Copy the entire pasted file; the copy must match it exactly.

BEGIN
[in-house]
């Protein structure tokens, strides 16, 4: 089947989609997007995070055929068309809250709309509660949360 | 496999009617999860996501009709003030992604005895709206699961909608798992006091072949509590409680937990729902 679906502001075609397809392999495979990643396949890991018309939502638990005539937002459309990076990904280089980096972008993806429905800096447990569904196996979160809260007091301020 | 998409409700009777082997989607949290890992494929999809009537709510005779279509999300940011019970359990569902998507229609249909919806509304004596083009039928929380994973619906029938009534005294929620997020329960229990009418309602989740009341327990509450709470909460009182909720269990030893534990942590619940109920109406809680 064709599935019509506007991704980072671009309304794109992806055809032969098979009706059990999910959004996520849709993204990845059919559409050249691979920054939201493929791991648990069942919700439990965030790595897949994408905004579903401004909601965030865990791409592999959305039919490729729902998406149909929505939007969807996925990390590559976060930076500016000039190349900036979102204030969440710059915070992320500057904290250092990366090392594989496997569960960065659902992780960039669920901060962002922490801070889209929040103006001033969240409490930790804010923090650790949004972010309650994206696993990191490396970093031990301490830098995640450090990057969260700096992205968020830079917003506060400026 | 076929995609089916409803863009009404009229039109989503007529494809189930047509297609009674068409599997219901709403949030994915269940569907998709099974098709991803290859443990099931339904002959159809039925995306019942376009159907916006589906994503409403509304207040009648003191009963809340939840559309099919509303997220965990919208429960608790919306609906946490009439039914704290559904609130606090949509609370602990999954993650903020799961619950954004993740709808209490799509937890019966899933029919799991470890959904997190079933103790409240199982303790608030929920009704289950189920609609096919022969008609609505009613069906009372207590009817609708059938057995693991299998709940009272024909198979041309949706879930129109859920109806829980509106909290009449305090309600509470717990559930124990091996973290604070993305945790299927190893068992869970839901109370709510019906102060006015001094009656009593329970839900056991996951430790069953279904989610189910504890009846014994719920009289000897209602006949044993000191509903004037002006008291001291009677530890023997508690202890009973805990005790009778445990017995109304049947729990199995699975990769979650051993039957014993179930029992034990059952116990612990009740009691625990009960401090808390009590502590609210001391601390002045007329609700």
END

[in-house]
């Protein structure tokens, strides 16, 4: 089947989609997007995070055929068309809250709309509660949360 | 496999009617999860996501009709003030992604005895709206699961909608798992006091072949509590409680937990729902 679906502001075609397809392999495979990643396949890991018309939502638990005539937002459309990076990904280089980096972008993806429905800096447990569904196996979160809260007091301020 | 998409409700009777082997989607949290890992494929999809009537709510005779279509999300940011019970359990569902998507229609249909919806509304004596083009039928929380994973619906029938009534005294929620997020329960229990009418309602989740009341327990509450709470909460009182909720269990030893534990942590619940109920109406809680 064709599935019509506007991704980072671009309304794109992806055809032969098979009706059990999910959004996520849709993204990845059919559409050249691979920054939201493929791991648990069942919700439990965030790595897949994408905004579903401004909601965030865990791409592999959305039919490729729902998406149909929505939007969807996925990390590559976060930076500016000039190349900036979102204030969440710059915070992320500057904290250092990366090392594989496997569960960065659902992780960039669920901060962002922490801070889209929040103006001033969240409490930790804010923090650790949004972010309650994206696993990191490396970093031990301490830098995640450090990057969260700096992205968020830079917003506060400026 | 076929995609089916409803863009009404009229039109989503007529494809189930047509297609009674068409599997219901709403949030994915269940569907998709099974098709991803290859443990099931339904002959159809039925995306019942376009159907916006589906994503409403509304207040009648003191009963809340939840559309099919509303997220965990919208429960608790919306609906946490009439039914704290559904609130606090949509609370602990999954993650903020799961619950954004993740709808209490799509937890019966899933029919799991470890959904997190079933103790409240199982303790608030929920009704289950189920609609096919022969008609609505009613069906009372207590009817609708059938057995693991299998709940009272024909198979041309949706879930129109859920109806829980509106909290009449305090309600509470717990559930124990091996973290604070993305945790299927190893068992869970839901109370709510019906102060006015001094009656009593329970839900056991996951430790069953279904989610189910504890009846014994719920009289000897209602006949044993000191509903004037002006008291001291009677530890023997508690202890009973805990005790009778445990017995109304049947729990199995699975990769979650051993039957014993179930029992034990059952116990612990009740009691625990009960401090808390009590502590609210001391601390002045007329609700």